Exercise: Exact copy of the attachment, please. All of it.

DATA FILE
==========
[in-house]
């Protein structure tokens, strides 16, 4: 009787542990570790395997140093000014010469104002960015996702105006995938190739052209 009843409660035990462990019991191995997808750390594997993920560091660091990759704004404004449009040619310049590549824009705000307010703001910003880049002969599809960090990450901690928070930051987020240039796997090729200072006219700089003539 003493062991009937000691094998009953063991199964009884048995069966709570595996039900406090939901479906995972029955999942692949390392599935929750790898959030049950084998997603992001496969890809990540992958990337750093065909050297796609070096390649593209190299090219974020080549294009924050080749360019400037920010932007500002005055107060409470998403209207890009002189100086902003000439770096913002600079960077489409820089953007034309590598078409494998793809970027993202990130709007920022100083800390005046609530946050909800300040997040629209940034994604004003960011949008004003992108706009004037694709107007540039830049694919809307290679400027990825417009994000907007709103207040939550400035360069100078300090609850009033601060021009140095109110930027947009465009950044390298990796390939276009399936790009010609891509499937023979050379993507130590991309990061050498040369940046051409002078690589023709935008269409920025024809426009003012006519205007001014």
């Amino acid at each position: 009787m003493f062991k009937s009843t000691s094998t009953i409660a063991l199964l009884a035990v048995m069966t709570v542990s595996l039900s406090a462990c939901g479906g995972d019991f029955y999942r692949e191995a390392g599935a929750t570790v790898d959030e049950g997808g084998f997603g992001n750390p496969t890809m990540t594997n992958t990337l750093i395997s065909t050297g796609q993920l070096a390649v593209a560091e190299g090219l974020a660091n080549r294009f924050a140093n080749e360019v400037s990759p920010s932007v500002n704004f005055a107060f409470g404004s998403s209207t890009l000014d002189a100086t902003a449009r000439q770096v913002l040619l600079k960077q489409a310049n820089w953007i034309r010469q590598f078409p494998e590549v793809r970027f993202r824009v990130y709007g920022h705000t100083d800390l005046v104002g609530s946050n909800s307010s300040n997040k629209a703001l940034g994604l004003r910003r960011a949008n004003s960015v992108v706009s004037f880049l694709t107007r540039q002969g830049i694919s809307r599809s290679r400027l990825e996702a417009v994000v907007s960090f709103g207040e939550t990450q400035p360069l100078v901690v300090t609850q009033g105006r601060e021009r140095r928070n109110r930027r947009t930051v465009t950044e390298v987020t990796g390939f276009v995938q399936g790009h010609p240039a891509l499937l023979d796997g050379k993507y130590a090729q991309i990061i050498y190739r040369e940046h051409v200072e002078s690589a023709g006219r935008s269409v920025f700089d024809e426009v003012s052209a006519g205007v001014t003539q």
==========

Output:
[in-house]
């Protein structure tokens, strides 16, 4: 009787542990570790395997140093000014010469104002960015996702105006995938190739052209 009843409660035990462990019991191995997808750390594997993920560091660091990759704004404004449009040619310049590549824009705000307010703001910003880049002969599809960090990450901690928070930051987020240039796997090729200072006219700089003539 003493062991009937000691094998009953063991199964009884048995069966709570595996039900406090939901479906995972029955999942692949390392599935929750790898959030049950084998997603992001496969890809990540992958990337750093065909050297796609070096390649593209190299090219974020080549294009924050080749360019400037920010932007500002005055107060409470998403209207890009002189100086902003000439770096913002600079960077489409820089953007034309590598078409494998793809970027993202990130709007920022100083800390005046609530946050909800300040997040629209940034994604004003960011949008004003992108706009004037694709107007540039830049694919809307290679400027990825417009994000907007709103207040939550400035360069100078300090609850009033601060021009140095109110930027947009465009950044390298990796390939276009399936790009010609891509499937023979050379993507130590991309990061050498040369940046051409002078690589023709935008269409920025024809426009003012006519205007001014």
């Amino acid at each position: 009787m003493f062991k009937s009843t000691s094998t009953i409660a063991l199964l009884a035990v048995m069966t709570v542990s595996l039900s406090a462990c939901g479906g995972d019991f029955y999942r692949e191995a390392g599935a929750t570790v790898d959030e049950g997808g084998f997603g992001n750390p496969t890809m990540t594997n992958t990337l750093i395997s065909t050297g796609q993920l070096a390649v593209a560091e190299g090219l974020a660091n080549r294009f924050a140093n080749e360019v400037s990759p920010s932007v500002n704004f005055a107060f409470g404004s998403s209207t890009l000014d002189a100086t902003a449009r000439q770096v913002l040619l600079k960077q489409a310049n820089w953007i034309r010469q590598f078409p494998e590549v793809r970027f993202r824009v990130y709007g920022h705000t100083d800390l005046v104002g609530s946050n909800s307010s300040n997040k629209a703001l940034g994604l004003r910003r960011a949008n004003s960015v992108v706009s004037f880049l694709t107007r540039q002969g830049i694919s809307r599809s290679r400027l990825e996702a417009v994000v907007s960090f709103g207040e939550t990450q400035p360069l100078v901690v300090t609850q009033g105006r601060e021009r140095r928070n109110r930027r947009t930051v465009t950044e390298v987020t990796g390939f276009v995938q399936g790009h010609p240039a891509l499937l023979d796997g050379k993507y130590a090729q991309i990061i050498y190739r040369e940046h051409v200072e002078s690589a023709g006219r935008s269409v920025f700089d024809e426009v003012s052209a006519g205007v001014t003539q």